rvin Mayfield and the New Orleans Jazz Orchestra received a Grammy for Best Large Jazz Ensemble Album for their debut album, “Book One,” at the 52nd Annual Grammy Awards Jan. 31. Award-winning trumpeter Mayfield, 31, is founder and artistic director of the 15-piece New Orleans Jazz Orchestra and artist-in-residence at the city’s Christ Church Cathedral. He composed and arranged the music included in “Book One” for All the Saints, a 2008 concert commissioned and hosted by the Episcopal cathedral. According to David duPlantier, dean of the cathedral, the concert was intended to communicate hope and celebration for the city’s wounded citi-
zenry. Mayfield’s music explores post-Hurricane Katrina stagnation, the financial crisis and falling in love again. The cathedral hosted four annual “All the Saints” concerts from 2005 to 2008; the nine tracks on the Grammy-winning album released in June 2009 were original to the 2008 concert, he added. “This particular year he wrote several things that were unique; reflecting on the financial crisis … the price of gas, falling in love again with the city — it was his sense that we’d come out of the horror and were beginning to see the city again,” duPlantier said. DuPlantier described Mayfield’s work as “exquisite,” and said that the music community’s recognition of “Book One” honors the church’s and the cathedral’s long tradition of supporting the arts. Y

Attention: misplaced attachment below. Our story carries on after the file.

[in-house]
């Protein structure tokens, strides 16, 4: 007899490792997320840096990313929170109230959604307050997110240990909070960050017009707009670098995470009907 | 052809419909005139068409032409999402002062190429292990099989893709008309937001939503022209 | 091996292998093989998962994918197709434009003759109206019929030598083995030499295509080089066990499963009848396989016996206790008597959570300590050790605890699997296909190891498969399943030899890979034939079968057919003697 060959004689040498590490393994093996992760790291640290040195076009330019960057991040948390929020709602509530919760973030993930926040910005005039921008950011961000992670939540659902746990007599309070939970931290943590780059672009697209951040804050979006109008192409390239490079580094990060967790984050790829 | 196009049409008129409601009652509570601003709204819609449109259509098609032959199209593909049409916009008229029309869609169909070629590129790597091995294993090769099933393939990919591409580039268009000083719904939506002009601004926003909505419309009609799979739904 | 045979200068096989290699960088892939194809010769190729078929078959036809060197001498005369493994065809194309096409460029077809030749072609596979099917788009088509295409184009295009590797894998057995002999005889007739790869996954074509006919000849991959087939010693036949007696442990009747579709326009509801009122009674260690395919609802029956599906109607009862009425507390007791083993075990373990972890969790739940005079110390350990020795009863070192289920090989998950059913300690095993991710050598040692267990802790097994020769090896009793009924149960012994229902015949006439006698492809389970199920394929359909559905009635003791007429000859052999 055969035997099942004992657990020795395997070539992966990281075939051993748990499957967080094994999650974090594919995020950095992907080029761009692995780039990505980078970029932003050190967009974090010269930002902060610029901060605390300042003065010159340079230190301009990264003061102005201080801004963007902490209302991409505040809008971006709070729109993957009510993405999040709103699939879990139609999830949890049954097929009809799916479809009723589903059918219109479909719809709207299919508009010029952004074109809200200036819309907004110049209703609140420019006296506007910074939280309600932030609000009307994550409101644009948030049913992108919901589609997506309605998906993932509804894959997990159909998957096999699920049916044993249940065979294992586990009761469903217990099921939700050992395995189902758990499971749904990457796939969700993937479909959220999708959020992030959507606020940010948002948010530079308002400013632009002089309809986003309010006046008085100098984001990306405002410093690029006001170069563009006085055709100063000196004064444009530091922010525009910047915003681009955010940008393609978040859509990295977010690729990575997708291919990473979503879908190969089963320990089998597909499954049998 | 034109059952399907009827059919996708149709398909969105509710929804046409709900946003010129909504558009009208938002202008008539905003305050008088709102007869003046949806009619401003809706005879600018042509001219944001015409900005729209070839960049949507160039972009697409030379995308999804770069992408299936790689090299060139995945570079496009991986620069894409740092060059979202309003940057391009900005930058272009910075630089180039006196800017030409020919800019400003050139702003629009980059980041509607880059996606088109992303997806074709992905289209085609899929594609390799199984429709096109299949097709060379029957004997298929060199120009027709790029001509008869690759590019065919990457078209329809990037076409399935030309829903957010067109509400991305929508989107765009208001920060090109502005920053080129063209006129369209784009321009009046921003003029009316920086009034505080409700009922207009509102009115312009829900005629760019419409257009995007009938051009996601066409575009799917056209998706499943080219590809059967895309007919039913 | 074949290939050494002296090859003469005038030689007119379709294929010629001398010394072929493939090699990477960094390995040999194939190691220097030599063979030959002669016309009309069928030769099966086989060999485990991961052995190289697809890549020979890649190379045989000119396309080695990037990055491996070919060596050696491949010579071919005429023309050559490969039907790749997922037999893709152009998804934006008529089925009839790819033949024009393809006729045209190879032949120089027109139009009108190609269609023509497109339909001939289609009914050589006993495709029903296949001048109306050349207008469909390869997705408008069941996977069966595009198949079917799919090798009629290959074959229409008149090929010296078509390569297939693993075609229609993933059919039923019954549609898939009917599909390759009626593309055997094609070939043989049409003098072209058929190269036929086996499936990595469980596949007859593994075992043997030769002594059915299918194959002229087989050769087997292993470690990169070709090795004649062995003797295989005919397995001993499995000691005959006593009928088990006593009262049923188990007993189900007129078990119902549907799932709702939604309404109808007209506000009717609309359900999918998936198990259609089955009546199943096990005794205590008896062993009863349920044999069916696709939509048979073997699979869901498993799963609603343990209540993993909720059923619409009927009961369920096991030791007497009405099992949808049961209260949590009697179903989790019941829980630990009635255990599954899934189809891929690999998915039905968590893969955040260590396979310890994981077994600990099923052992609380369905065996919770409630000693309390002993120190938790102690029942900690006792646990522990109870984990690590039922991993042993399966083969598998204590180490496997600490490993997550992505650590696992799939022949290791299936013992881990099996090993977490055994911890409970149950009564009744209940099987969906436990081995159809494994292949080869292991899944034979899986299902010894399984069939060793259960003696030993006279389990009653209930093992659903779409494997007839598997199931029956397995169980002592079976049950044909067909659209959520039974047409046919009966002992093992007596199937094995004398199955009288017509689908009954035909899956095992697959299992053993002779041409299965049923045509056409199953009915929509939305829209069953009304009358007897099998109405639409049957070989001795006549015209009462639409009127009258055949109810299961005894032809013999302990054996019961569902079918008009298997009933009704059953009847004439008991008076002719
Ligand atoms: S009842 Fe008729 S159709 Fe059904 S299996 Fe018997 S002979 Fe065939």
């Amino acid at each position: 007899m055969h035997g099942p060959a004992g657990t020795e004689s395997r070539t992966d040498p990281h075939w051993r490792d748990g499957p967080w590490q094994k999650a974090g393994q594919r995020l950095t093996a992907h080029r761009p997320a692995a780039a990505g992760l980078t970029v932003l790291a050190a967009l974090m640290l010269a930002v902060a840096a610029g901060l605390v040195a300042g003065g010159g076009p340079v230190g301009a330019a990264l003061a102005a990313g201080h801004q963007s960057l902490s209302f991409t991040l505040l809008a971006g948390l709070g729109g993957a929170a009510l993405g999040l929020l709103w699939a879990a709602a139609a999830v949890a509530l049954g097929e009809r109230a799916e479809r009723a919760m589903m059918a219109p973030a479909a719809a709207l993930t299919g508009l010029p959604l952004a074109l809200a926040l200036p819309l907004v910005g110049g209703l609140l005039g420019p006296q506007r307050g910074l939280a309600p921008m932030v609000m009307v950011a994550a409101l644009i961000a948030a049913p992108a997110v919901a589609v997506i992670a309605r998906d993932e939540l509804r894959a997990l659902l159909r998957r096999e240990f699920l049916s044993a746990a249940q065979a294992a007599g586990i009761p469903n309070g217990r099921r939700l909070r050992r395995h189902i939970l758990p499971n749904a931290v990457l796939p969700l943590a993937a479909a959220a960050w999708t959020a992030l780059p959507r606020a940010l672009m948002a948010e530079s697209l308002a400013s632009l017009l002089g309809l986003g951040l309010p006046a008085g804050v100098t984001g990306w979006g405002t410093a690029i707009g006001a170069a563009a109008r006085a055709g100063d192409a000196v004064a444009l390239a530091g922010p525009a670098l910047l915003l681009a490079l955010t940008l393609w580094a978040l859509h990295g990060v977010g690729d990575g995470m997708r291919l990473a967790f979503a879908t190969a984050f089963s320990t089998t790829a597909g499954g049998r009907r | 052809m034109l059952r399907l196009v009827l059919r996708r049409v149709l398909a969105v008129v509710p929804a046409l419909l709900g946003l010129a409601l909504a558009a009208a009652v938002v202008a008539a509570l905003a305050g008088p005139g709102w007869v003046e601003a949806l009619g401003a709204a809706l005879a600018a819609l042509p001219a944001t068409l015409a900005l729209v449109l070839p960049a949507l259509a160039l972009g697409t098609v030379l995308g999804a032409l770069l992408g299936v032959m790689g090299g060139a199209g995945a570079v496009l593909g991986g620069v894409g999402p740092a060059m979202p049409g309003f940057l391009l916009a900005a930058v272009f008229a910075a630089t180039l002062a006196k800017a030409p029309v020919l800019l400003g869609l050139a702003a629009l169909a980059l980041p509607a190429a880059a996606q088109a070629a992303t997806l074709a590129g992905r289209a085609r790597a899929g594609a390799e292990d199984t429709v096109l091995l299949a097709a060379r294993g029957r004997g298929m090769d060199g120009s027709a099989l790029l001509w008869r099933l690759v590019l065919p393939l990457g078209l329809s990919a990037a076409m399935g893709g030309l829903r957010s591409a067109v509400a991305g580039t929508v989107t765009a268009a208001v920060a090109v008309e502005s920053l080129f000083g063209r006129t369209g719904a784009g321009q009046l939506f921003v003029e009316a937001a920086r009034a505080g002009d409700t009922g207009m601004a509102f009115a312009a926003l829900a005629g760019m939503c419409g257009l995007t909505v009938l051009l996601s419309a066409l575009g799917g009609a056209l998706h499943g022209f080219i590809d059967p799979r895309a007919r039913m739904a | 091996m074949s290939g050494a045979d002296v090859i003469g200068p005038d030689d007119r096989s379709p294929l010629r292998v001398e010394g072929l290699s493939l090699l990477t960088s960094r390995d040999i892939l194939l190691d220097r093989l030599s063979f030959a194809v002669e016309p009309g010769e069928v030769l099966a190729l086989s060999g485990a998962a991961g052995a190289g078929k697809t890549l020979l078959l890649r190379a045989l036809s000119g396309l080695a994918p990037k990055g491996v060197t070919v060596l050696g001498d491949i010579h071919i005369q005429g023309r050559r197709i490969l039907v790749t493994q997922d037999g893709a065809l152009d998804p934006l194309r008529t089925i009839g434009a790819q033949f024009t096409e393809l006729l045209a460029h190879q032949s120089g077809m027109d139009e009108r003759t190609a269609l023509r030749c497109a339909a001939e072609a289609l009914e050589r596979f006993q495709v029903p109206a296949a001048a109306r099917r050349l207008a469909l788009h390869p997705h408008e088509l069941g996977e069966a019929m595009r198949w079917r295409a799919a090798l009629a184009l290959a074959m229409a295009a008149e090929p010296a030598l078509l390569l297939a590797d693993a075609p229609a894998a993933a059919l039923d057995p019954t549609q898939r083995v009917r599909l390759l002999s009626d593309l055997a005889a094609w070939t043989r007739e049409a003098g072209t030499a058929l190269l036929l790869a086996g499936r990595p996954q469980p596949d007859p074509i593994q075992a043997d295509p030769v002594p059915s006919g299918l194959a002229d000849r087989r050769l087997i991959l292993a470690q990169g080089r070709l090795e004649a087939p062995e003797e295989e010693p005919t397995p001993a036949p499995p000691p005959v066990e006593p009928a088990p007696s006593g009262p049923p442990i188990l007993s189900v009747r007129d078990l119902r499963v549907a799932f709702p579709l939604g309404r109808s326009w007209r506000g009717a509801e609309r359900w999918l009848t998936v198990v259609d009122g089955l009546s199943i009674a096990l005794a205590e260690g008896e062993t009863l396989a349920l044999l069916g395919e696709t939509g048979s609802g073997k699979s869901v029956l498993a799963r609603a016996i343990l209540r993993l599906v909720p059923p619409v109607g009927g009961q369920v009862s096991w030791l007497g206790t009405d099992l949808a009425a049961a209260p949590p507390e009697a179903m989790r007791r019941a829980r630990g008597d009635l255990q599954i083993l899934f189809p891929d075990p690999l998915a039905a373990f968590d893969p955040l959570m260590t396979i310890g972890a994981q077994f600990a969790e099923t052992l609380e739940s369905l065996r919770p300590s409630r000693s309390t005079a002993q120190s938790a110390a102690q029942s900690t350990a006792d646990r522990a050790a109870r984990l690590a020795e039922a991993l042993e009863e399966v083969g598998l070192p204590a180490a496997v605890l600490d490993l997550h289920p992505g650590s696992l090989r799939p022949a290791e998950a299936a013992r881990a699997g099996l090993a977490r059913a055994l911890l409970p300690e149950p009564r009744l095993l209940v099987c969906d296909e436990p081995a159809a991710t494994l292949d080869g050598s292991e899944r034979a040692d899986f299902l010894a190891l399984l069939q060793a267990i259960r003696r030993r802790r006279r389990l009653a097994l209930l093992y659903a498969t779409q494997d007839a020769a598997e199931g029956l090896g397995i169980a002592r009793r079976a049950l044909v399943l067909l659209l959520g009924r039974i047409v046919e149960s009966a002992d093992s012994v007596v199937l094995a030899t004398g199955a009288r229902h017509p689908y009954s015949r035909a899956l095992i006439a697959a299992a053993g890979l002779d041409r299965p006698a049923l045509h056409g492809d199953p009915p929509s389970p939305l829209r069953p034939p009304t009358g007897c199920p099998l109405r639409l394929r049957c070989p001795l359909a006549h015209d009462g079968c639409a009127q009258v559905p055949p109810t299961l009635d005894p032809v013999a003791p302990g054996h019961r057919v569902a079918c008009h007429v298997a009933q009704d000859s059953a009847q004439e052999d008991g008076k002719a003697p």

January/February 2010 • The Harvest • 11
Dak ota reser om wint er st orms Dako reservvations are reeling fr from winter storms Episcopal News Service
ishop John Tarrant of the Diocese of South Dakota said Feb. 10 that a grant from Episcopal Relief and Development will be used “to help families, to buy food, to purchase propane gas for heating, and to repair pipes that were frozen and burst” during blizzards a few weeks ago. Winter storms had downed an estimated 3,000 utility poles, leaving many residents without power or water on the Cheyenne River Sioux Indian Reservation in South Dakota and the Standing Rock Indian Reservation, which spans both North and South Dakota. “Many people, when their power went out, lost everything in their refrigerators and freezers. And when they lost power their pipes froze, so now they have to try and make repairs,” said Tarrant. “People are going to be paying for that storm. It’s not like when the storms are over, their problems are over.” On Jan. 31, the Cheyenne River Sioux Tribe declared a state of emergency and requested federal disaster relief funds, food, medical supplies and generators. Tribal authorities issued a press release, saying
that an estimated 1,500 homes had been without power for weeks. The South Dakota National Guard, the state Department of Public Safety and the Army Corps of Engineers supplied some emergency generators, but tribal authorities requested additional units. The only reservation grocery store had lost all perishables. Dialysis patients are also being evacuated three hours away, to Rapid City, according to the release.